For me, the shining gems in the novel are the action sequences. Cargill excels at creating cool visuals and the action kept me at the edge of my seat. There’s also something to be said about the hilarious absurdity of an android shaped like an anthropomorphic tiger and an 8 year old boy fighting through the suburbs. Although there was a bit of deus ex machina involved in the way problems were solved, I didn’t mind. For instance, the nanny bot turns out to have super secret failsafe programming for the exact issue they’re facing (i.e. the apocalypse.) It probably comes from Cargill’s background in screenwriting and I think that it kept the story moving and provided a somewhat believable reason for their survival, and it was just plain fun. I think that’s important. There’s a reason people are drawn to big-budget action films and it isn’t usually because they are realistic.
I was cute. I was fluffy. And I knew how to kill every other person in this room with every available implement.
Unfortunately, there was quite a bit that left me disappointed with Day Zero. It is a standalone prequel to Cargill’s Sea of Rust, which I absolutely loved, and so Day Zero was one of my most anticipated reads of the year. To make sure my next argument is coherent, some context: in Sea of Rust, all of humanity has been wiped from the face of the Earth. In fact, all life is gone. In their war against the humans, the robots poisoned the Earth’s waterways and killed all life, animal, plant, human: all life. This isn’t a spoiler, it’s in the synopsis. Because I came to Day Zero with this foreknowledge, I just couldn’t care for any of the humans in the story. Their survival meant nothing to me because I already know how it turns out for them. Which honestly begs the question: why? Why was this created? Well, if I can indulge in my theories, it seems that Cargill wanted a place that he could discuss his political viewpoints, which, it needs to be noted, I actually agree with. In the end though, it felt like they were pigeon-holed into a story that was already told in 2017s Sea of Rust. For those of you who haven’t read it, Sea of Rust is from the point of view of one of the robots that now populate the eponymous dystopian landscape called the Sea of Rust. She lived through the robot uprising and now struggles to come to terms with her involvement in the destruction of humanity. It thoroughly discusses the events leading up to the war, the war itself, and now the world the story is taking place in. So, the first half of Day Zero ended up being a rehashing of what was told in the previous book, with things like the “red hats” and “Ocasio-Cortez Elementary” peppered in. I don’t mind the politics; politics are everywhere and I would challenge anyone who says they need to be left out of SFF to go and find me a book that isn’t influenced by the authors political views. In the end, I am just left wondering who this was written for. Fans of Sea of Rust will see a story that was pretty much already told before and the hopeful note the story ends on will be quashed because we know how it turns out for the human characters. On the other hand, new readers will probably have a good time with it, but will have no reason to go back and read Sea of Rust, which I maintain is the far better of the two, because they will just run into the same issue. It’s like the author intended for readers to choose one story to read and stick with, without ever checking out the other.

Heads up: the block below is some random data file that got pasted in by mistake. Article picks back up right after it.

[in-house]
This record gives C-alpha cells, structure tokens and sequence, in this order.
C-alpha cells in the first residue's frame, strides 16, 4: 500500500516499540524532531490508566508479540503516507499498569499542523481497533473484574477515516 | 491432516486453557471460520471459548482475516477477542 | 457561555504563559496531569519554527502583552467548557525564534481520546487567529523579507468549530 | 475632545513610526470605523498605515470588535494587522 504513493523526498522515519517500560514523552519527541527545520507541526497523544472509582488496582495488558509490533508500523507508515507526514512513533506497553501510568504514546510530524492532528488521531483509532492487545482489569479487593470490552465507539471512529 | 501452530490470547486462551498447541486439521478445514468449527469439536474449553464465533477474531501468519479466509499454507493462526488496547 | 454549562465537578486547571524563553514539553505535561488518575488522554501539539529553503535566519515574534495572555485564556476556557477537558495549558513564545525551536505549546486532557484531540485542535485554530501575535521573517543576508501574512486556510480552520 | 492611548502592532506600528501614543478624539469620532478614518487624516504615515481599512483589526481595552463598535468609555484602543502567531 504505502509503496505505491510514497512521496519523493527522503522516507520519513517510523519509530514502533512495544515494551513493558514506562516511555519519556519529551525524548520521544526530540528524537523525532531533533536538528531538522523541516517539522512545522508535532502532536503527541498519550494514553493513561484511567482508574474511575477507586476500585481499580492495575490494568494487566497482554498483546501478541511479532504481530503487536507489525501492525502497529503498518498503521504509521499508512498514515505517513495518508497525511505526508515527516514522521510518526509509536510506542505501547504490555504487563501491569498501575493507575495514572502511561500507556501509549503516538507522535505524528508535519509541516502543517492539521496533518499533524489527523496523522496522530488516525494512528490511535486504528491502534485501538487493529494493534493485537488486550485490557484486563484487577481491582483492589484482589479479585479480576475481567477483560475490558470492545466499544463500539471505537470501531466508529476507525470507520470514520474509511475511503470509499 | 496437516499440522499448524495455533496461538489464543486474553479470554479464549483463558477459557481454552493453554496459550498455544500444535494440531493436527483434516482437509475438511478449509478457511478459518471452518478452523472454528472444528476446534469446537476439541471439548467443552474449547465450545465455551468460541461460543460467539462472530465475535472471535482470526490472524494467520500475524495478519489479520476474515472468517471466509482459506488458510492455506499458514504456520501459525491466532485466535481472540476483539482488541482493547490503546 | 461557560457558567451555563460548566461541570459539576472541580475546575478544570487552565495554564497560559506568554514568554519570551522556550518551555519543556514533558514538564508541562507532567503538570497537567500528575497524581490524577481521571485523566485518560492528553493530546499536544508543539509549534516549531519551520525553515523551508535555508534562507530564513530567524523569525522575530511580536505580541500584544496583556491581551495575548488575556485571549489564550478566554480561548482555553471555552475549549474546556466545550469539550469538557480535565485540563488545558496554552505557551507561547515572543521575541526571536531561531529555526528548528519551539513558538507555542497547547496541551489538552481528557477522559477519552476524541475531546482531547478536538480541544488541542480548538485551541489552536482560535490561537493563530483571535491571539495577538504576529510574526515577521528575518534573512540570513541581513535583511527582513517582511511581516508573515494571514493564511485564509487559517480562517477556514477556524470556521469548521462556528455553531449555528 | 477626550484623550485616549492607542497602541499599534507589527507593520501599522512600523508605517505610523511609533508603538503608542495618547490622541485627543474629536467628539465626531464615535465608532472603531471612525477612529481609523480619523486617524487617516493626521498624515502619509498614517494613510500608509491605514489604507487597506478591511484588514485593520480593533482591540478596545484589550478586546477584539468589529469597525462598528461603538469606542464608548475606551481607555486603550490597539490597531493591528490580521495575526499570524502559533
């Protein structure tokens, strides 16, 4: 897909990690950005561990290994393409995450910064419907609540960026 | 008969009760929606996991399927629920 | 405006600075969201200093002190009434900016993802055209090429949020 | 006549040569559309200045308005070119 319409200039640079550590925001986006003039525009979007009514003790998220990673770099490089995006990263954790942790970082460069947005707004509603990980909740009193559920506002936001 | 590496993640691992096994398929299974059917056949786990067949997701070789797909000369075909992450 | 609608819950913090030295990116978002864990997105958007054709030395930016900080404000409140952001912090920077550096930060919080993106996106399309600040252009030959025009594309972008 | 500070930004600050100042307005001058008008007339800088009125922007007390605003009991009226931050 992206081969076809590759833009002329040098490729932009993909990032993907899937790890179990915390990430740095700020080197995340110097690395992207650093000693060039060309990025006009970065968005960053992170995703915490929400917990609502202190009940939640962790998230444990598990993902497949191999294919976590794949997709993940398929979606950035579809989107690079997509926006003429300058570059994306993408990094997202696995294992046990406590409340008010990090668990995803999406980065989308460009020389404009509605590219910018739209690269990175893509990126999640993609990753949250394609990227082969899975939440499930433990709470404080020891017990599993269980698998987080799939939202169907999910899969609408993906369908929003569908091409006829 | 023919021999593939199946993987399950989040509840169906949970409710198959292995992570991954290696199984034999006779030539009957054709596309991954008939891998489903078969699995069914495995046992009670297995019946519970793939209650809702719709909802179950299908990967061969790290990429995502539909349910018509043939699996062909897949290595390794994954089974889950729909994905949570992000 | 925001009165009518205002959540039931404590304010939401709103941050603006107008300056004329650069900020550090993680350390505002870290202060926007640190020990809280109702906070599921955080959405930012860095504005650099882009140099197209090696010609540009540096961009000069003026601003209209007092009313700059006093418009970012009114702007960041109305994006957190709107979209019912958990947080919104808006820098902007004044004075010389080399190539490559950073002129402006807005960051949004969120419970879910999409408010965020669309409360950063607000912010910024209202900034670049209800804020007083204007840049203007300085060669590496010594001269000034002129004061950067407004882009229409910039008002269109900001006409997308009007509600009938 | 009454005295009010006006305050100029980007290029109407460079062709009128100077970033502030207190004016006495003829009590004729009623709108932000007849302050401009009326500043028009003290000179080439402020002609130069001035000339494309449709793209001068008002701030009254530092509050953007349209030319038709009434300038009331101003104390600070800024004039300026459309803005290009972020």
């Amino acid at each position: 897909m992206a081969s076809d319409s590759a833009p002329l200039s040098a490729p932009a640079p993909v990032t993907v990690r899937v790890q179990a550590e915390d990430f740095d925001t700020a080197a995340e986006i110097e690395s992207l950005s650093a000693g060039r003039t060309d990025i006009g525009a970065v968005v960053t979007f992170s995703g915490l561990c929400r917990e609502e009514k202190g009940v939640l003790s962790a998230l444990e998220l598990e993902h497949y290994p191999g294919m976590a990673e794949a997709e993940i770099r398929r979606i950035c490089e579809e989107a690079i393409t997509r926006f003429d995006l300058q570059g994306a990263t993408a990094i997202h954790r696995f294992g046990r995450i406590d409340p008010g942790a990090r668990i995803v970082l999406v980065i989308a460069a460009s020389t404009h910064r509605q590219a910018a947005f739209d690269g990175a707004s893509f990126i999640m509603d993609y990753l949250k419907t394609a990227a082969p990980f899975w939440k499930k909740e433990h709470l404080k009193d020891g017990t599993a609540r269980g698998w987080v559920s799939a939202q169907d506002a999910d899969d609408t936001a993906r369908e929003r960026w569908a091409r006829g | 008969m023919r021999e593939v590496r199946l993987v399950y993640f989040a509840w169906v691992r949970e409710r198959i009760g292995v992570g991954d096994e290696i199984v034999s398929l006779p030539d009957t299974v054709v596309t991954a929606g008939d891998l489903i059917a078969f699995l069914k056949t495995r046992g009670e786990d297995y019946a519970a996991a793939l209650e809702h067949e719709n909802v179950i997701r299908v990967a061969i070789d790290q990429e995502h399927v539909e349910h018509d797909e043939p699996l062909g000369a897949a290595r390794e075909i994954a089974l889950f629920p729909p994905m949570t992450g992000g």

For all of my complaints, Day Zero is a good story. It’s exceedingly well-written and the concepts and ideas that are discussed are done in a manner that is nuanced and thought-provoking. With action scenes reminiscent of the best Hollywood blockbusters, there’s a lot to love here. If you’re a reader new to C. Robert Cargill’s work, I think there is a lot to love here, but unfortunately for fans of Sea of Rust, I think there is a lot that is just kind of baffling. Even if I was left scratching my head in confusion, I still had a good time with the book and that’s really all that matters.
For as long as humankind can remember, it has wanted two things: to play G-d [sic] and to breathe life into the objects around them. And for thousands of years, humans created machines to approximate life and magic and all the things men and women could not do.